Speech by minister Van Engelshoven at the VSNU/EUA Conference on Recognition and Rewards
Speech by minister Van Engelshoven at the VSNU/EUA Conference on Recognition and Rewards, on November the 15th, in Rotterdam
[Check against delivery!]
This year marks the fiftieth anniversary of humankind’s first walk on the moon.
Fifty years ago, six hundred million people watched grainy images of Neil Armstrong and Buzz Aldrin taking their first steps on the lunar surface.
It was the summer of ‘69, and President Kennedy had fulfilled his promise to put a human on the moon within the decade.
It was the culmination of years of work by hundreds of scientists.
Scientists who had worked together, to push back the boundaries of the unknown.
A little closer to home, in the field of education – one of today’s topics - there is another striking example of what can be achieved by working together: the rise of University Colleges in The Netherlands.
At these Colleges, students from all over the world explore multi-disciplinary courses together.
They learn how to use their academic skills to have an impact on their own communities, and society at large.
This approach has been a significant innovation in our Dutch education system.
It has inspired other parts of the universities as well.
I saw this recently at a project from the Vrije Universiteit Amsterdam, called ‘Community Service Learning’.
In this project master students from various disciplines conduct research in collaboration with communities.
Breakthroughs and innovations like these help us to understand the world around us, but they also inspire new generations to pursue a career in academia.
And it’s absolutely vital that they continue to do so.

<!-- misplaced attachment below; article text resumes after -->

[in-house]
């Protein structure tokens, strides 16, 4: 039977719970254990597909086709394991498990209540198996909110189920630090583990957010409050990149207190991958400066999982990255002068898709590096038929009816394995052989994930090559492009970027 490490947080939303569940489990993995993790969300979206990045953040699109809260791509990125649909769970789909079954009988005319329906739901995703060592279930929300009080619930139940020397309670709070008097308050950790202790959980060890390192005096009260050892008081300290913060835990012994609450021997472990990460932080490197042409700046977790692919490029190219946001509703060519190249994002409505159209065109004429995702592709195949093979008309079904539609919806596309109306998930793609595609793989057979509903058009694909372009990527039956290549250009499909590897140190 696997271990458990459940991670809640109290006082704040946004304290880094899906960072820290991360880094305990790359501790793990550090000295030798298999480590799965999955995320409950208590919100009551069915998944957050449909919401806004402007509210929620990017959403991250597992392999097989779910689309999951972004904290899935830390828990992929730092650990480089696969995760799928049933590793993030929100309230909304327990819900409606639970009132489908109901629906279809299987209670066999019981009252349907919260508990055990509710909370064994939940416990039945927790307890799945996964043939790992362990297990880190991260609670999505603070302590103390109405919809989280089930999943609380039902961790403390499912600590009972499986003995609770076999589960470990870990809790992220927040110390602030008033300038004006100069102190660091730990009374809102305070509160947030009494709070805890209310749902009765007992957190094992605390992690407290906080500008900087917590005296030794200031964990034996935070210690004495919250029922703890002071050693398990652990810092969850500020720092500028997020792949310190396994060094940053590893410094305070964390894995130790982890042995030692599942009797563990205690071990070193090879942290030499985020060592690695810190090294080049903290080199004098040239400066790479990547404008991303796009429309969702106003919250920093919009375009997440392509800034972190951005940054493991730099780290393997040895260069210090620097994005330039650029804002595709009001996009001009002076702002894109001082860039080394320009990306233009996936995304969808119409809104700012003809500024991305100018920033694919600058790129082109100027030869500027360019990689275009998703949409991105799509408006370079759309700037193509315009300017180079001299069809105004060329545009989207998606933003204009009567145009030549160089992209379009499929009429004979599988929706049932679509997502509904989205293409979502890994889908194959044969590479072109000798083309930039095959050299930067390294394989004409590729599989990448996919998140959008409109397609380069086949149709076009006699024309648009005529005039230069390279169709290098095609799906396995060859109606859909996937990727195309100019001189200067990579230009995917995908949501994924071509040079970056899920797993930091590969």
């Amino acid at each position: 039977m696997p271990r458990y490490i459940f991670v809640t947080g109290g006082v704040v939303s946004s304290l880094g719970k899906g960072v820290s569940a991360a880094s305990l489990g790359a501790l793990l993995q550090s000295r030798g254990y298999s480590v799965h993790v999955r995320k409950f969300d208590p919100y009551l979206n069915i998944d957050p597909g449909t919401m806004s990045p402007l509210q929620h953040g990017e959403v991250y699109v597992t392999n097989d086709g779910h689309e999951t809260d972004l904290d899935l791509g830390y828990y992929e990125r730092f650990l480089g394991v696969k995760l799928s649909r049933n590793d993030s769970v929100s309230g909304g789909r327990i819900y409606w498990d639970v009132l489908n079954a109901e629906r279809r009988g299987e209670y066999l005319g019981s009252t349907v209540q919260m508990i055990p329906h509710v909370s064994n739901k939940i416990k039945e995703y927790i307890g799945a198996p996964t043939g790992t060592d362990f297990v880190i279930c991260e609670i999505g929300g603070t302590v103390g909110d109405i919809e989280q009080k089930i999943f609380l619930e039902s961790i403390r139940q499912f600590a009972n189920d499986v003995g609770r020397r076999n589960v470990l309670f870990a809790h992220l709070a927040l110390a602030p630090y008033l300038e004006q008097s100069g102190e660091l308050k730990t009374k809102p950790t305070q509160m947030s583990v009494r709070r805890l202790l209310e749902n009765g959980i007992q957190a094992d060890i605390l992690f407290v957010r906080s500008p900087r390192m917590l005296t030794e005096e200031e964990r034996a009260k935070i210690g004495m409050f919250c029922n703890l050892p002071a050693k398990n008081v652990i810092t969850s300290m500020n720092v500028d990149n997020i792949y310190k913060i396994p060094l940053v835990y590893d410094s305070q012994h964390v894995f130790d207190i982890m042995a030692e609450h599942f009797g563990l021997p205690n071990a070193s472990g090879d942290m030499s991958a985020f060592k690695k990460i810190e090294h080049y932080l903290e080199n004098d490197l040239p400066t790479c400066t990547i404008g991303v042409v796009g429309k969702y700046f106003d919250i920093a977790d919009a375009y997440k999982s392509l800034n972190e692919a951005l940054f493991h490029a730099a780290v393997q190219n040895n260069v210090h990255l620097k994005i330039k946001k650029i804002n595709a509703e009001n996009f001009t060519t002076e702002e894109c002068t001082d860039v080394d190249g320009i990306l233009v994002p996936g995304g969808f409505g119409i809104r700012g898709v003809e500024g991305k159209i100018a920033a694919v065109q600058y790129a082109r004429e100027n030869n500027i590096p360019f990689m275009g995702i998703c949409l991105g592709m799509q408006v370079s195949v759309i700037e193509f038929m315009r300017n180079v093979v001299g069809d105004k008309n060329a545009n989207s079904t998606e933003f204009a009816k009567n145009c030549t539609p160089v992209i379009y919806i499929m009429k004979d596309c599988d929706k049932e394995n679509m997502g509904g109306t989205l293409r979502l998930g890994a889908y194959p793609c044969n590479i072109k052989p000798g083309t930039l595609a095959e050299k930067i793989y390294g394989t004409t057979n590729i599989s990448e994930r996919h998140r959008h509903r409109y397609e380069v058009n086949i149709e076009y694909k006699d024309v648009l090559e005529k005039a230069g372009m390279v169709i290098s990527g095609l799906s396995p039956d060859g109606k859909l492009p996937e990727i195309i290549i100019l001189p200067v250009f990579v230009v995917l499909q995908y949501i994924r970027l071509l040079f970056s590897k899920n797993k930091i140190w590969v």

Because Europe is bursting with talented people.
And there are so many opportunities to put all that talent to good use.
Just look at what’s happening right now in the field of Open Science.
Clearly, our scientific community possesses all the talent it needs to reinvent our knowledge sector.
But it’s also clear to me that our current system of recognition and rewards is out of step with such developments.
It’s a system based on competition, which has brought us countless scientific advancements.
At the same time, we must always keep asking ourselves whether we’re still bringing out the best in our academics.
I don’t think we are.
The current emphasis on the individual is threatening to come at the expense of the collective.
The emphasis on quantity and competition is threatening to come at the expense of quality and collaboration.
And the emphasis on scientists who have to excel at everything is threatening to come at the expense of diversity in talent and skills.
Belle Derks, chair of the Young Academy, put it in a very striking way, when she recently said this:
“There seems to be a gap between the image that scientists think they have to live up to, and the kind of scientist most of us really are."
Because of this, the pressure on scientists continues to increase, and it is causing a lot of stress.
I’m well aware of that.
That’s why we need to change our system of recognition and rewards.
We need to do better.
So I’m honoured to be here with you today.
And to receive an important position paper that so many of you have embraced.
And that includes myself.
I would like to give a well-deserved compliment to everyone who has worked so hard on this project.
It gives me hope to see how much this means to you, and how committed you are to bring change.
To take concrete and meaningful steps to bring about this necessary transition.
A transition towards a system that recognizes leadership, education, impact and patient care – and not just publications and grants.
Towards a system where diversity is the norm, and not just an ideal.
And towards a system where open science is the standard, and not the exception.
In short, a transition towards a system that focuses on collaboration.
Collaboration between colleagues, disciplines and countries, and between science and society at large.
It takes courage to join forces in this new journey beyond the boundaries of the unknown.
And I appreciate that.
Which is why you can expect me to do my utmost to support your ambitions.
For example, by instituting a new education award here in the Netherlands.
And by actively promoting your plans and ambitions abroad.
What drives us to undertake difficult things?
Or something as dangerous as a journey to the moon?
In the summer of 1962, President Kennedy famously put it like this:
"We choose to go to the moon – not because it is easy, but because it is hard."
I sense that same determination here in this room today.
Let’s hold on to that.